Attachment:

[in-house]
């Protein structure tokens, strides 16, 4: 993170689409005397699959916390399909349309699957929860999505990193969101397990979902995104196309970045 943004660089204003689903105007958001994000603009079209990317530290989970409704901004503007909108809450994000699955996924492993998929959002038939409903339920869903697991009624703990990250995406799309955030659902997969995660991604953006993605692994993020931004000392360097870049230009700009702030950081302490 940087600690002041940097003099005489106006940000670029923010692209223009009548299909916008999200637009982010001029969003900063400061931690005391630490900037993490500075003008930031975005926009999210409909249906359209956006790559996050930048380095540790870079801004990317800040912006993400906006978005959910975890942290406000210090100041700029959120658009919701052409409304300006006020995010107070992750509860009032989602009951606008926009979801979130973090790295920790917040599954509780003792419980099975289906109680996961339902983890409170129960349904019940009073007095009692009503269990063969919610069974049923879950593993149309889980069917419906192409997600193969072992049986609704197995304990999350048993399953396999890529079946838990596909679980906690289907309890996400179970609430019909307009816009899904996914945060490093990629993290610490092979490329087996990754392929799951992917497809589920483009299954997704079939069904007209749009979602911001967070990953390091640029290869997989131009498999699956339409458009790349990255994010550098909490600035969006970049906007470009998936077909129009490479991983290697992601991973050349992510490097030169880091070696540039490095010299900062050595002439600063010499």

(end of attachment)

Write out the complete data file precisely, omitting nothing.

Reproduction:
[in-house]
């Protein structure tokens, strides 16, 4: 993170689409005397699959916390399909349309699957929860999505990193969101397990979902995104196309970045 943004660089204003689903105007958001994000603009079209990317530290989970409704901004503007909108809450994000699955996924492993998929959002038939409903339920869903697991009624703990990250995406799309955030659902997969995660991604953006993605692994993020931004000392360097870049230009700009702030950081302490 940087600690002041940097003099005489106006940000670029923010692209223009009548299909916008999200637009982010001029969003900063400061931690005391630490900037993490500075003008930031975005926009999210409909249906359209956006790559996050930048380095540790870079801004990317800040912006993400906006978005959910975890942290406000210090100041700029959120658009919701052409409304300006006020995010107070992750509860009032989602009951606008926009979801979130973090790295920790917040599954509780003792419980099975289906109680996961339902983890409170129960349904019940009073007095009692009503269990063969919610069974049923879950593993149309889980069917419906192409997600193969072992049986609704197995304990999350048993399953396999890529079946838990596909679980906690289907309890996400179970609430019909307009816009899904996914945060490093990629993290610490092979490329087996990754392929799951992917497809589920483009299954997704079939069904007209749009979602911001967070990953390091640029290869997989131009498999699956339409458009790349990255994010550098909490600035969006970049906007470009998936077909129009490479991983290697992601991973050349992510490097030169880091070696540039490095010299900062050595002439600063010499």